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23 of 26 people found the following review helpful
5.0 out of 5 stars obviously neglected masterpiece 9 Jun 1999
By A Customer
Though I'm loath to use words such as masterpiece about anything at all, it seems reasonable to resort to hyperbole here if only to get peoples attention and earn Mr. Banville some money. If you've read anything by this author then you'll have a pretty good idea where this novel is going but the themes and use of language are here employed with a proximity to objective, Schillerian perfection never matched before or since. This is one of the very few books I continually foist upon all my friends in the hope that they will recognise its wonderful malignancy and sour humour and palpable, impressionist nuance. No-one gets it. Maybe it's an Irish thing. Guardian reviews constantly cite Banville's extrordinary use of language but this (and all the others, although Ghosts is probably taking advantage of the publisher's flushed benevolence) is more than an excercise or dank adventure in prose. It is seeped in the traditions of Joyce, Beckett, Nabakov, your own life. Start here and then trace the lives of the characters through the oblique variations in subsequent novels. The lives of the Enlightenment physicists are gorgeous too, Kepler in particular.
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3 of 3 people found the following review helpful
3.0 out of 5 stars Hung jury. 5 Feb 2012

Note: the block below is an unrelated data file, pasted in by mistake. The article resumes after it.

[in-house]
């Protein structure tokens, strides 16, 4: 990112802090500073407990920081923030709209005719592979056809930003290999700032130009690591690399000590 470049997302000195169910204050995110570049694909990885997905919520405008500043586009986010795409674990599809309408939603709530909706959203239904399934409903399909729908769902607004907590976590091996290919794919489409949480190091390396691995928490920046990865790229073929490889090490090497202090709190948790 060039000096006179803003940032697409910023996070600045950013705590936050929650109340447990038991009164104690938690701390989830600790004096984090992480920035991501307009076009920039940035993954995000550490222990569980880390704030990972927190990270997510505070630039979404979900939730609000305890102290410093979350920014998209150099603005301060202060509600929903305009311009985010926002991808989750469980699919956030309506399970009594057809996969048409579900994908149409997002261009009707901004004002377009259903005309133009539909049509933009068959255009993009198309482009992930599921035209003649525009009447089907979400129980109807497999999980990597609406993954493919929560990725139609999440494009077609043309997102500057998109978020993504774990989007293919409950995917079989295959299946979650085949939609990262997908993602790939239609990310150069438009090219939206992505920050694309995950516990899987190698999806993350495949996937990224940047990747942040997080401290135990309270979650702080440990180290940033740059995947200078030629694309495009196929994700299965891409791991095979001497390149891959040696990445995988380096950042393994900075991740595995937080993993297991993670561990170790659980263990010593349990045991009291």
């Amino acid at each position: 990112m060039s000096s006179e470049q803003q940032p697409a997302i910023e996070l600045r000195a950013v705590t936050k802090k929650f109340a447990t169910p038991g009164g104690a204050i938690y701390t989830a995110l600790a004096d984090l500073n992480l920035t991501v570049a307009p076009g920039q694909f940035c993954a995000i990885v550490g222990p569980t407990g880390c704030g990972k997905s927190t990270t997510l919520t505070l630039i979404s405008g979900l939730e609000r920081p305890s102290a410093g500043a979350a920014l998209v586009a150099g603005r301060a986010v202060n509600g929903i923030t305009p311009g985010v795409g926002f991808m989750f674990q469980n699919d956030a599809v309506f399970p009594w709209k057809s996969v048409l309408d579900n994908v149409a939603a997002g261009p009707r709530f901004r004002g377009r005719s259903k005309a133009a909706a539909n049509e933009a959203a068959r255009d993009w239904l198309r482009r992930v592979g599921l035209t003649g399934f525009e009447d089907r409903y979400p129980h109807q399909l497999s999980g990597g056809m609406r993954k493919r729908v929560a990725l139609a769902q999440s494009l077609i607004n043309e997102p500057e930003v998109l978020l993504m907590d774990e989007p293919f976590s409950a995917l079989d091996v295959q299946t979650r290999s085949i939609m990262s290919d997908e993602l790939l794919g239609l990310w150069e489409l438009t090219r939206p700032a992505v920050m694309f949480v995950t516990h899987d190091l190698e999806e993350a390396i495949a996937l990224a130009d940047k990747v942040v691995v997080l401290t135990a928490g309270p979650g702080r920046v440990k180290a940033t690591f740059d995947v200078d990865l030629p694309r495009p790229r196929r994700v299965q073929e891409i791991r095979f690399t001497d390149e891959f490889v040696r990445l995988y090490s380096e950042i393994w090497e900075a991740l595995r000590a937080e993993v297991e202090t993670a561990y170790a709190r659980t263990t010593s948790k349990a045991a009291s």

This book has excited great enthusiasm from reviewers but for me the parts - or at least some of them - seem greater than the whole. It starts with some wonderfully sharp, original and focused writing, compelling attention, admiration and the desire to read on. Throughout there are patches of evocation which transcend areas that are much looser. The opening to Part 2 is again beautifully written and again promises to lift the narrative from the rather ordinary into which the latter half of Part 1 has slumped. I'm not at all sure that the central character is of sufficient interest, so that felicities of style come to be valued for their own sake rather than for their role in developing a complex psychology. The ending seems at best arbitrary and the secondary characters are close to stereotypes. Banville can certainly write and the concept promises much. However, at the end I wondered what it all really added up to. I was left with the sense of something approaching a lost opportunity.
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7 of 8 people found the following review helpful
5.0 out of 5 stars A dark, gritty and compelling read. 15 Mar 2007
This is my second Banville, after `The Untouchable', and third if I include `Christine Falls' written under his nom de plume - Benjamin Black. Much comment has been made regarding JB's style and the need for the reader to have a dictionary/thesaurus close at hand to unearth the meaning of a word here and there. I am no exception in that regard; whilst I read widely I do not consider myself to be particularly well-read and yet enjoyed looking up the odd word/expression and found it enhanced the meaning. I also suspect he is having a bit of fun: an example being the description of Montgomery's post-coital state as being `...balanic, ataraxic bliss...'

Lots of words would describe the story: dark, gritty, compelling . All somewhat clichéd and unbanvillian for which I apologise, but a great read nevertheless.

I am delighted to have discovered this author and have no hesitation in giving this book, along with `The Untouchable' a 5-star rating and am looking forward to his others.
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1 of 1 people found the following review helpful
John Banville's books are so full of words that it is useful to have a dictionary on hand to check the less familiar, such as `balanic', `ataraxic', `ototomic', `accidie', gleet' and `stravaige'. The narrator, Freddie Montgomery [Frederick Charles St John Vanderveld Montgomery], writing from prison where he is held on a charge of murder, requests a dictionary early on so as to ensure that his usage is correct.